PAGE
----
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  15. Name Redacted™

    December 23rd, 2012

    The sad thing is that these countries have not been able to make a good go of freedom and capitalism, because capitalism requires a Judeo-Christian value system and strong personal character. They had religion banished from their lives, and now they have no sense of personal accountability to offset the temptations of greed, corruption, and torturous abuse. These problems have arisen along with capitalism, and many of the people are not better off, and now look back to the “good old days” when their government had their lives ordered.

    The USSR used to be a superpower, and the people miss those days. Russia is back on the move. Things are going to get depressing.

    Imagine how we Americans are going to feel after the U.S. loses its power and influence. Or maybe what we’re feeling right now. It causes us to look back to our Founding Fathers, those who had the ideas and took the action to bring us to greatness.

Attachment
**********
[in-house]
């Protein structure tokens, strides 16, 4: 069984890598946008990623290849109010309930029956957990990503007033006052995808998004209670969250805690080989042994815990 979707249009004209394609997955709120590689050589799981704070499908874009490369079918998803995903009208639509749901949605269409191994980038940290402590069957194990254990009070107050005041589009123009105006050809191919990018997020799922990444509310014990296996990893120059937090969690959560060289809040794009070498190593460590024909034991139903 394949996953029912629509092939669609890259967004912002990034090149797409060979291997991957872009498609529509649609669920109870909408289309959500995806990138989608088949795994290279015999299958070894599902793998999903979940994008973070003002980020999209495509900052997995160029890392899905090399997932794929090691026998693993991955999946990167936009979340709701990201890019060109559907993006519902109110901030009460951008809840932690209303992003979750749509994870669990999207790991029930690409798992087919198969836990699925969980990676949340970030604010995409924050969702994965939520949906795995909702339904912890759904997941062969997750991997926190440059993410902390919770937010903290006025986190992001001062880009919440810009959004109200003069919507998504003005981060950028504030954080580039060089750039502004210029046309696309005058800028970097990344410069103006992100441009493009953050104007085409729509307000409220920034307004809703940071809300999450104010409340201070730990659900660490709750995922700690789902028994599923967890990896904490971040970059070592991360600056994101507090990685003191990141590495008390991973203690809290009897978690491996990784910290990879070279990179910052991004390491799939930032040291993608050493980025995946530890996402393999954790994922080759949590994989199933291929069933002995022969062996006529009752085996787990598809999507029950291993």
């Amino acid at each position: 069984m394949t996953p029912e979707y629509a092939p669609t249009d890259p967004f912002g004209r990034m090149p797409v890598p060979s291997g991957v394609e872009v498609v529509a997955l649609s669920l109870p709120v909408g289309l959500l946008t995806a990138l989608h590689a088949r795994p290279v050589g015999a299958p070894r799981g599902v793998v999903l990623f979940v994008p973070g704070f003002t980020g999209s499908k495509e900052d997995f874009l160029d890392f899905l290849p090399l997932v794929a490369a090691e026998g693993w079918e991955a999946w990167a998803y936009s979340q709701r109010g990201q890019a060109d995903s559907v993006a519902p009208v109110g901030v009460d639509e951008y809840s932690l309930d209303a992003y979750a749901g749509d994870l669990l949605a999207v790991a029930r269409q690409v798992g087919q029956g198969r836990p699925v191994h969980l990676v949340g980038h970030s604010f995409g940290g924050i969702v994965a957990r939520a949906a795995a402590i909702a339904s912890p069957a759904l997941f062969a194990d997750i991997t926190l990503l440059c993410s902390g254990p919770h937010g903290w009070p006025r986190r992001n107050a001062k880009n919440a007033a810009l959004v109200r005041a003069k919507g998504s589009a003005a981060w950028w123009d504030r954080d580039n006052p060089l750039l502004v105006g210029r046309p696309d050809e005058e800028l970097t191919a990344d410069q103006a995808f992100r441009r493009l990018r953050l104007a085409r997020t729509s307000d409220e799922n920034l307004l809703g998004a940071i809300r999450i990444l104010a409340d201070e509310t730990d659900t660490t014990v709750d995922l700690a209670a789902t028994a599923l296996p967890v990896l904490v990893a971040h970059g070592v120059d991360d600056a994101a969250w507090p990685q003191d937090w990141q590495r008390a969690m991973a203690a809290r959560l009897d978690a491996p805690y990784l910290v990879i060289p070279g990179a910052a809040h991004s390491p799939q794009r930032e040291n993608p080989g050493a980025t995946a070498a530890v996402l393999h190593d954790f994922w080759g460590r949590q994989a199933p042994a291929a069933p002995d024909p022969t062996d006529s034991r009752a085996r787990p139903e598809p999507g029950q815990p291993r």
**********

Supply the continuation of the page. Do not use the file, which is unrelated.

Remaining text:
That’s what’s happening in the minds of the people of the former USSR. Hence Stalin’s growing popularity. If you want to see what people are thinking, look at the comment section of the article from RT that I linked above. So sad. What we’ve had here in the U.S. has been truly unique in history, impossible to duplicate elsewhere with different people and cultures. It truly was a miracle in history.

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  16. cfm990

    December 23rd, 2012

    I don’t know which way He’d be facing. But Obama would definitely be on his knees.

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  17. Jorel Lives!

    December 23rd, 2012

    @Name Redacted

    Love your comment. Coincidentally on that same train of thought, that theme is justified in that we are “unique.” One example is more Christian missionaries are sent out into the world from America than any other country: to help the poor and preach the gospel. From my personal History Journal several days ago: